Joyce’s management style can be questioned, but it would be pretty ignorant to claim that unions do not share a fair portion of the blame for QF’s situtation.

    In my view, currently neither side can say they want to save a great company. The unions need to realise and adjust to the moden world Qantas now must operate in and QF management need to do a better job at looking at planning for the medium term (787’s etc) and enhancing relationships with staff.

    The problem with QF is that it has major structural problems for the current aviation market – you do not need to work for Qantas to see that. But I do note only one side actually seems to want to change and its not the union. The changes being implemented are not perfect from my view, but its better than not doing anything.

  • Ben


    Brendan. Wow I hvent read that much propaganda in a long time!

  • pez


    Brendan you have got to be kidding? You’re clearly a member of that union, but seriously, as Hutch says, at least the company is trying. Unions started out as a way to preserver employee rights, now they merely exist to secure their own existance. When they do to Qantas what they helped do to Ansett, maybe then (but not likely) will they see the error of their ways.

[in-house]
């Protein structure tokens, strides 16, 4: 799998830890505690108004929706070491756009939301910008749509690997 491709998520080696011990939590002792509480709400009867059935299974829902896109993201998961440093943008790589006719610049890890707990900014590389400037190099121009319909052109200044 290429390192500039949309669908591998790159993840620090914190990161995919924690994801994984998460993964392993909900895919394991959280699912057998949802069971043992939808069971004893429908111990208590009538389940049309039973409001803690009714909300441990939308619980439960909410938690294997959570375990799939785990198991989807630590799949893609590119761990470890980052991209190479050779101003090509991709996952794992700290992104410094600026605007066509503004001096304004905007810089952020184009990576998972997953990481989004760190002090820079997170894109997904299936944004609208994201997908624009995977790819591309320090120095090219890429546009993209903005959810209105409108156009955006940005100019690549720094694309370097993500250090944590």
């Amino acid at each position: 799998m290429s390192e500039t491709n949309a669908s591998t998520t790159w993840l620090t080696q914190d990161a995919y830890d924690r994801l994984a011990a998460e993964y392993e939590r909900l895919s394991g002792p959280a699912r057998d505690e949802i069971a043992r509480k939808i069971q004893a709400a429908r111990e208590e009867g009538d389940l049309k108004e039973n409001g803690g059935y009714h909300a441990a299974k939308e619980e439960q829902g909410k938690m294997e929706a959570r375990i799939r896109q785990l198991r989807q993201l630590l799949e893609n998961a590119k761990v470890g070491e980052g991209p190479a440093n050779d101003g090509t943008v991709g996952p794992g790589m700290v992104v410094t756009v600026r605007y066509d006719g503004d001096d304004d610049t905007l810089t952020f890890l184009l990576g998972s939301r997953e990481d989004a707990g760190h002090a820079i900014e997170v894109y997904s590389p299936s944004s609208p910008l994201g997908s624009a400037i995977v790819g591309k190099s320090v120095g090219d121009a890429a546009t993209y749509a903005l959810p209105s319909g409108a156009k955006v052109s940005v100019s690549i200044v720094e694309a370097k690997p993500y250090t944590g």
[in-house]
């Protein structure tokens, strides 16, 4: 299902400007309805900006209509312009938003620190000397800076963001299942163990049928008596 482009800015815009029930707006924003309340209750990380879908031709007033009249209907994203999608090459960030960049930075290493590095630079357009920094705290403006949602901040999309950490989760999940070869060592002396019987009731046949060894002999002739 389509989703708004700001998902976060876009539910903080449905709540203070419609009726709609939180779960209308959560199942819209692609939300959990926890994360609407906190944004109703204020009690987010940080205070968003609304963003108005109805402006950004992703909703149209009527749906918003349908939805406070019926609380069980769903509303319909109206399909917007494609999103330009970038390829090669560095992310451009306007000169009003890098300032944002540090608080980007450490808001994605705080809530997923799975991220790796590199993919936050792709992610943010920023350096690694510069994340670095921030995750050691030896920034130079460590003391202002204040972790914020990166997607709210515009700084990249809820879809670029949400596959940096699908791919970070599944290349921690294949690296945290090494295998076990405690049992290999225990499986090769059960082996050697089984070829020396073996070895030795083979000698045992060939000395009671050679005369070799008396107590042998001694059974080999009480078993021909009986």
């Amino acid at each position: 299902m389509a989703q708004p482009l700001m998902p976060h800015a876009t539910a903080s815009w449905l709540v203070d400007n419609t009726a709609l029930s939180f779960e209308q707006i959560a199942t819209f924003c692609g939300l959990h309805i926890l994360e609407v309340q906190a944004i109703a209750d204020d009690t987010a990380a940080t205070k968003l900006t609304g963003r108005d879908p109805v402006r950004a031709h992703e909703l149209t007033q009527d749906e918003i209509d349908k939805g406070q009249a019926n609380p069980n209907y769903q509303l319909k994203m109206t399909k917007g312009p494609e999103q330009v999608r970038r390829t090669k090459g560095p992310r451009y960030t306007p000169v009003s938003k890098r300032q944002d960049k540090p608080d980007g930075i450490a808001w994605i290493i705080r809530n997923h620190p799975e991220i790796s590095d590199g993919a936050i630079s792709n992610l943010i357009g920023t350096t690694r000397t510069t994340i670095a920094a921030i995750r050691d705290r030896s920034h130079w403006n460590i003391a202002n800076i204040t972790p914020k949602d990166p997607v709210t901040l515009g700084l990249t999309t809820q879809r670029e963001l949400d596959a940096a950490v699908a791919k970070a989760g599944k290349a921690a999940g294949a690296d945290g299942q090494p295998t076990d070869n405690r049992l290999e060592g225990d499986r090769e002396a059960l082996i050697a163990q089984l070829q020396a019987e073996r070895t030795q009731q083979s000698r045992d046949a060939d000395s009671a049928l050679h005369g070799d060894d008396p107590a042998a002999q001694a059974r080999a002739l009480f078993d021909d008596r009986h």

I just hope it never comes to that.

  • lwf


    Brendan is on the money. The unions have to provide more productivity and soon or more of their jobs will (quite rightly) be exported. This is what was to be expected when the Govt decided to open the skies.

    Qantas mgt also was painfully slow in recognising that their product was uncompetitive. No good justifying their position by pointing to the B787 and A380 delays, everyone inside and outside of the industry knew that significant delays were almost certain with both and QF sat on its hands instead of immediately putting in place an interim measure.

    I dont think all is lost for QF because of its safety record. When the chips are down, there’s nothing better than a Qantas pilot up front (QF32). But both QF mgt and the unions will need to pull their finger out real quick to save a company that the shareholders, the staff (as distinct from unions) and the public want saved.

    I have been a QF Platinum flyer for years (all in J class), but after the last two intercon flights in the front on a Virgin A330……….